Conceptual Fluency Theory and the Teaching of Foreign Languages

Marcel Danesi, Ph.D.
University of Toronto, Toronto, Ontario, Canada

Series: Education in a Competitive and Globalizing World, Languages and Linguistics
BISAC: EDU029080



Volume 10

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Edited by I Leslie Rubin, Robert J Geller, Abby Mutic, Benjamin A Gitterman, Nathan Mutic, Wayne Garfinkel, Claire D Coles, Kurt Martinuzzi, and Joav Merrick


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This book is the first comprehensive treatment of conceptual fluency theory, or the view that the basis of successful foreign language learning inheres in the students controlling the figurative conceptual system of the new language. Students tend to transfer their native concepts to the use of the new language, so that typical learner utterances are constructed with the words and grammar of the new language, but they reflect native language concepts. In other words, students lack “conceptual fluency” which, as studies have now shown, is the source of miscommunication and many errors when communicating in a foreign language.

The book is written by the originator of conceptual fluency theory, who takes the reader on a journey through the theoretical and empirical terrain on which the theory is founded. Above all else, conceptual fluency theory is a derivative of conceptual metaphor theory, which claims that the core of semantic systems is figurative, not literal. The implications of this claim are examined in light of previous theories and models of foreign language teaching, and then re-assessed according to the notion of conceptual fluency. Among the topics discussed and elaborated are: Conceptual calquing (imprinting the concepts of the native language onto the second language), conceptual errors (errors due to conceptual interference), conceptual grammar (the explanation of grammar in conceptual terms), and metaphorical competence (the control of the network of interrelated metaphorical concepts that allow native speakers to deliver abstract concepts fluently in speech).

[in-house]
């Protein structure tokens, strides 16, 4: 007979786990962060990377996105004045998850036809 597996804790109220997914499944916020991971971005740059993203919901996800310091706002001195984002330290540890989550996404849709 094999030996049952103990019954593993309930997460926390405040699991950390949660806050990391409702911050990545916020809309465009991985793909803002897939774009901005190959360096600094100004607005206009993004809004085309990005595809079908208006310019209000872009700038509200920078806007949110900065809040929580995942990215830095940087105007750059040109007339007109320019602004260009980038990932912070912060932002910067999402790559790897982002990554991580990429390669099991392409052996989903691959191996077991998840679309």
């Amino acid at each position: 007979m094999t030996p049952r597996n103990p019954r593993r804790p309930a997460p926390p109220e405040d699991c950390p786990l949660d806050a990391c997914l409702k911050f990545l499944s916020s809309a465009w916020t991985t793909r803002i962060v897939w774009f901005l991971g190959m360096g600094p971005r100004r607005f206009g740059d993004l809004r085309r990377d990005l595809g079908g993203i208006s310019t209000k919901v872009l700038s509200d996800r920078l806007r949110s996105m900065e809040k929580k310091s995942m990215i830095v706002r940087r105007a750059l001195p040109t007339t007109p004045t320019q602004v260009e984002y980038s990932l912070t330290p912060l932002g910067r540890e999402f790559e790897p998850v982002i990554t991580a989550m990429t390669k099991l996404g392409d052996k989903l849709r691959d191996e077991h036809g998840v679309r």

The book also makes reference to previous psychological and pedagogical models, comparing them and contrasting them to the conceptual fluency model. Overall, the book constitutes a synthesis of the extensive work conducted on conceptual fluency theory since the mid-1980s, and a framework for investigating second-language acquisition in light of the research on metaphor within cognitive science. (Imprint: Nova)

List of Figures and Tables


Chapter 1. Conceptual Fluency

Chapter 2. Conceptual Metaphors

Chapter 3. Metaphorical Competence

Chapter 4. A Psychological Framework

Chapter 5. The Role of Grammar

Chapter 6. Teachability



About the Author


“Marcel Danesi’s Conceptual Fluency Theory and the Teaching of Foreign Languages is groundbreaking, highly informative, clear, and suggestive. It is a brilliant, remarkably detailed and thoroughly documented analysis of conceptual fluency theory and what it entails for second language teaching today. Throughout the style is engaging and the exposition accessible. In sum, the book provides an invaluable resource and spur for more thinking and writing about metaphor and the teaching and learning of foreign languages. This is exciting work of the first order.” - Michael Lettieri, Vice-Dean, Academic Experience, University of Toronto Mississauga, ON Canada

Click here to read the book review by - Frank Nuessel, University of Louisville, Louisville, Kentucky

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